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The effect of marital status and depression on Fasting Blood glucose in Al-Najaf governorate

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Sadeq Mohammad Jaafar almosawi, Suaad Mohammad Joda AL-Hadrawy
» doi: 10.48047/ecb/2023.12.si6.167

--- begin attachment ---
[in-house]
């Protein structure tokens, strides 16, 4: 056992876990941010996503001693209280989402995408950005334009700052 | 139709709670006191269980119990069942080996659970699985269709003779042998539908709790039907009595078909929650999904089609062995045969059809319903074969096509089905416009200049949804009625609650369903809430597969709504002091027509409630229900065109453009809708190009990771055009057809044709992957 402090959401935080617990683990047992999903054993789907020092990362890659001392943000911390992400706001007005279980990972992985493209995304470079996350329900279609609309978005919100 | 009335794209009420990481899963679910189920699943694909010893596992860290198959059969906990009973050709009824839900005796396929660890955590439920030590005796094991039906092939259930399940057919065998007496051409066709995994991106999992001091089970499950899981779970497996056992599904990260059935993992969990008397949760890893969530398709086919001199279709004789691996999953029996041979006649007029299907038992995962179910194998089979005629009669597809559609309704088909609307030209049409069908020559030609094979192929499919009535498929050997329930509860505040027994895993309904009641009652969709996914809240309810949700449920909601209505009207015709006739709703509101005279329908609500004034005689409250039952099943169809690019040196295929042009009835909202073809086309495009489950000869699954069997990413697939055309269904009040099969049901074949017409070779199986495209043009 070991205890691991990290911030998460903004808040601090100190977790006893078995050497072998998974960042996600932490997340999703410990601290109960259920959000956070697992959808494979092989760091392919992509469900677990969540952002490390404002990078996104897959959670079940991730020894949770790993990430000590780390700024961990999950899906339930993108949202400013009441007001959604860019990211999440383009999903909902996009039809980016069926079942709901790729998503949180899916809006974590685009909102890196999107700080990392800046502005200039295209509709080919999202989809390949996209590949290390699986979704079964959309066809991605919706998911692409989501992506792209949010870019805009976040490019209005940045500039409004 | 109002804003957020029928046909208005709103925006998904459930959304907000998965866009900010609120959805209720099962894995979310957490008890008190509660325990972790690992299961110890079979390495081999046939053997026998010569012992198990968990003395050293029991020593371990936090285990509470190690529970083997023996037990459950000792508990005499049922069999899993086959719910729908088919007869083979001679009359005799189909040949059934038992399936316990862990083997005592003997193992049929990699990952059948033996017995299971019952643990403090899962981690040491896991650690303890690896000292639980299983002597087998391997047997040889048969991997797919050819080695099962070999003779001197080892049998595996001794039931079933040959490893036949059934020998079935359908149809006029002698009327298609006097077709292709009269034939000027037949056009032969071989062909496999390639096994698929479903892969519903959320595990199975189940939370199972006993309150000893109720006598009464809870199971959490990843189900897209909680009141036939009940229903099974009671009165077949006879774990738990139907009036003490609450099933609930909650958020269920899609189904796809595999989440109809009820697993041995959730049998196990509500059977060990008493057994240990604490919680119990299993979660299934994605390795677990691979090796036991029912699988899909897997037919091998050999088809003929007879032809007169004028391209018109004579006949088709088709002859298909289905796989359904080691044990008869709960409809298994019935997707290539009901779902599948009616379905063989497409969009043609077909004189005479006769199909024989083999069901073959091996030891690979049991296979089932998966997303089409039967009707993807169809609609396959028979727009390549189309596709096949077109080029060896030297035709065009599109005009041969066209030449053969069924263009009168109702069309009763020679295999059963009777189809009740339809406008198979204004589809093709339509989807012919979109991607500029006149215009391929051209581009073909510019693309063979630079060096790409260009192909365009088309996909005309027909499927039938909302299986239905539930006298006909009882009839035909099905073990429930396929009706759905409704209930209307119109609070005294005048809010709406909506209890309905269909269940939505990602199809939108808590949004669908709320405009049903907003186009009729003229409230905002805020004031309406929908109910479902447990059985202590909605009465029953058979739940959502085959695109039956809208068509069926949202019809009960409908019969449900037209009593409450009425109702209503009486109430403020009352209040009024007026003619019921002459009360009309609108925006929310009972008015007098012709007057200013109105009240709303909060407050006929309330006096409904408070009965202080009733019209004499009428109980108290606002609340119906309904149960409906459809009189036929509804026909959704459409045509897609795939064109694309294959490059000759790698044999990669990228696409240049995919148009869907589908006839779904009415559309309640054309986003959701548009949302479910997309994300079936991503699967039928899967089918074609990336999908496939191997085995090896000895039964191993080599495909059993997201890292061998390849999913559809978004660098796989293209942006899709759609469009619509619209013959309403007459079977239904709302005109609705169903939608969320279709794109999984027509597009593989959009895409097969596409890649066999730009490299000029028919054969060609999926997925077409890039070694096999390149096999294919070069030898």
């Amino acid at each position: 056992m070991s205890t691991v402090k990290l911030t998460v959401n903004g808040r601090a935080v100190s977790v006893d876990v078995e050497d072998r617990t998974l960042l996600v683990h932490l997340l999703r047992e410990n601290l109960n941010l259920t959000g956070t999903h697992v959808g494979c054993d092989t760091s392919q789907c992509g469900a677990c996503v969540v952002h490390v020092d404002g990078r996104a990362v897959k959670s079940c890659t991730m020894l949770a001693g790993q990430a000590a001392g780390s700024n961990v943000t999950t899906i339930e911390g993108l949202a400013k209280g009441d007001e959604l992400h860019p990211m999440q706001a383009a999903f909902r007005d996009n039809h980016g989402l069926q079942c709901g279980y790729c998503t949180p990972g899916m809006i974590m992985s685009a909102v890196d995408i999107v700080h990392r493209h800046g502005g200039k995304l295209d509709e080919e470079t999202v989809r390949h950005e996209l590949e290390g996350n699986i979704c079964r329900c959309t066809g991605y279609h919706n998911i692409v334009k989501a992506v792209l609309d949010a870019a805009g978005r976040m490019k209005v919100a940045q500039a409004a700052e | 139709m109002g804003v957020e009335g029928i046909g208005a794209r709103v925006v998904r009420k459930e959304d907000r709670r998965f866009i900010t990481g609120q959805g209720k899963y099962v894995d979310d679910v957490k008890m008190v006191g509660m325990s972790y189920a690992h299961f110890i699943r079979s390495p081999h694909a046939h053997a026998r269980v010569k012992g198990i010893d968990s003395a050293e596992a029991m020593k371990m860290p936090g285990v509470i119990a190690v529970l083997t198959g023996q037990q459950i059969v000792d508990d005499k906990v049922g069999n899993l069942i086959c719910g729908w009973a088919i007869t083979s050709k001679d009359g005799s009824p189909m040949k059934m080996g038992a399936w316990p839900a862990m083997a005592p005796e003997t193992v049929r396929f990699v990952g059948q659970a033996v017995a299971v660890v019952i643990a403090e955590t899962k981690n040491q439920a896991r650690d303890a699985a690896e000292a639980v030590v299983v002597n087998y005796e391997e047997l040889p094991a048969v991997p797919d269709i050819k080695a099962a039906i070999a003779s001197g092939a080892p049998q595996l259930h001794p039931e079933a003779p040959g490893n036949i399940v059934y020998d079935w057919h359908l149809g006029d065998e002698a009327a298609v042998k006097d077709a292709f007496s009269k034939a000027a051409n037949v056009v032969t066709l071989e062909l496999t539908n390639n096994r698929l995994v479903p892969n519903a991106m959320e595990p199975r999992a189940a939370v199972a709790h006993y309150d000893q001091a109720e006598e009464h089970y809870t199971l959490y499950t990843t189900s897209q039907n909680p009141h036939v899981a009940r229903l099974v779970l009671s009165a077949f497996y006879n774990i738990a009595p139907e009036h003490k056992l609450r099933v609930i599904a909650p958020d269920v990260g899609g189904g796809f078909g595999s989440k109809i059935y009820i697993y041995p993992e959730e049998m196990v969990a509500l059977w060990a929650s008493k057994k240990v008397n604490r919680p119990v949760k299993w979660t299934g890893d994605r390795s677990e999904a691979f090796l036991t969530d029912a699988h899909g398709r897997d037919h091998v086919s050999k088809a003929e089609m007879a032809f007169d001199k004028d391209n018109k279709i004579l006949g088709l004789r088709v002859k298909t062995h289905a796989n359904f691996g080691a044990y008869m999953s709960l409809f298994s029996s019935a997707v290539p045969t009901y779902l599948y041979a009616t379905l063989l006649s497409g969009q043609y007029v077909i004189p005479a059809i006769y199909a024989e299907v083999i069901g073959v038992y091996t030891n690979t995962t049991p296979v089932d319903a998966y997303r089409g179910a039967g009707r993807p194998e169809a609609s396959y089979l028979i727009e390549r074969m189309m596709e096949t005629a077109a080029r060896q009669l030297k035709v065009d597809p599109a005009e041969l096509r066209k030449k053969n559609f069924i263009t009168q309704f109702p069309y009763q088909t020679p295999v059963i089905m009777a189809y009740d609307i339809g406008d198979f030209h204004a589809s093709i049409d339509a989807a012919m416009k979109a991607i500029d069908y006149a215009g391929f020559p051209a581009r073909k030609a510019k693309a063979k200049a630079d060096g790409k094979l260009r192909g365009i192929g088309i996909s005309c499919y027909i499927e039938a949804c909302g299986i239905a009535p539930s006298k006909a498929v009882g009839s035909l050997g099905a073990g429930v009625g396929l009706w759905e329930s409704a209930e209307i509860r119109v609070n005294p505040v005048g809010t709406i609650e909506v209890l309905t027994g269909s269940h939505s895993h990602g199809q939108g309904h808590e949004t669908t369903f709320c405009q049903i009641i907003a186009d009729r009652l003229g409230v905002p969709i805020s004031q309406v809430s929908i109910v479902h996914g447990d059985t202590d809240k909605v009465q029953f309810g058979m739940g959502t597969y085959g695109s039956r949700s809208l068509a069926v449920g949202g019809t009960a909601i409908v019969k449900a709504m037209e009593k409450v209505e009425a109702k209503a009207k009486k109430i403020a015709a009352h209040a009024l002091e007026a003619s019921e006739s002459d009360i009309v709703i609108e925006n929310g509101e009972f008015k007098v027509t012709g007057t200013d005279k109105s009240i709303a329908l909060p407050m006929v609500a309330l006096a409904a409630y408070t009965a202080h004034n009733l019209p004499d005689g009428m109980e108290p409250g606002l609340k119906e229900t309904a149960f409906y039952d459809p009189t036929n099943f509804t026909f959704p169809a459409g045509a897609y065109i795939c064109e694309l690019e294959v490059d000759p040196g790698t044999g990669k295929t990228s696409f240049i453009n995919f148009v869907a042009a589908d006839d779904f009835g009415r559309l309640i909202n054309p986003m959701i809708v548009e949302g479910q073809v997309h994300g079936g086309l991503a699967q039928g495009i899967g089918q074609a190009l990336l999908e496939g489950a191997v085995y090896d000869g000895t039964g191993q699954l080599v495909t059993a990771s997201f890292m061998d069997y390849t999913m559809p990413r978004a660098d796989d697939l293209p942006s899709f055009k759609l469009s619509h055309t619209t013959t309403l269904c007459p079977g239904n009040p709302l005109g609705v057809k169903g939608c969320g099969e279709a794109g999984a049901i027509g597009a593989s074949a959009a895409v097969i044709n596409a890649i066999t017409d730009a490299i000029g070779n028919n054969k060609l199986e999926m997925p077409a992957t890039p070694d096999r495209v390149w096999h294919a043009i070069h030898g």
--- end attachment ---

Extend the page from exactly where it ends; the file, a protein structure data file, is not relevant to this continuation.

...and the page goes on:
FBS, or fasting blood sugar, analyzes blood sugar levels following an overnight fast (without eating). Fasting blood sugar levels of 99 mg/dL or less are considered normal, 100 to 125 mg/dL suggest prediabetes, and 126 mg/dL or more suggest diabetes [1]. Low fasting blood glucose levels, or hypoglycemia, are below 70 mg/dL (3.9 mmol/L), Hyperglycemia, or an increase in fasting blood glucose, is a sign that someone is at higher risk of developing diabetes. It also called fasting blood plasma glucose (FPG). Mean FPG is utilized as a proxy for both the promotion of healthy diets and behaviors and the management of diabetes at the national level [2]. High fasting blood sugar was one of the major contributing factors. More than 41 million deaths annually, or 71% of all fatalities worldwide [3] . Diet is a significant modifiable risk factor, and dietary changes have the potential to significantly lower disease incidence and mortality [4]. Diseases are caused by a combination of genetic, environmental, and behavioral risk factors. A study found no correlation between marital status and pre-diabetes or FBS [5]. Married men were less likely to have several risk factors, including hypertension, high FBS, and high HbA1c [6]. An further study found no connection between depressive symptoms and higher fasting blood glucose [7].

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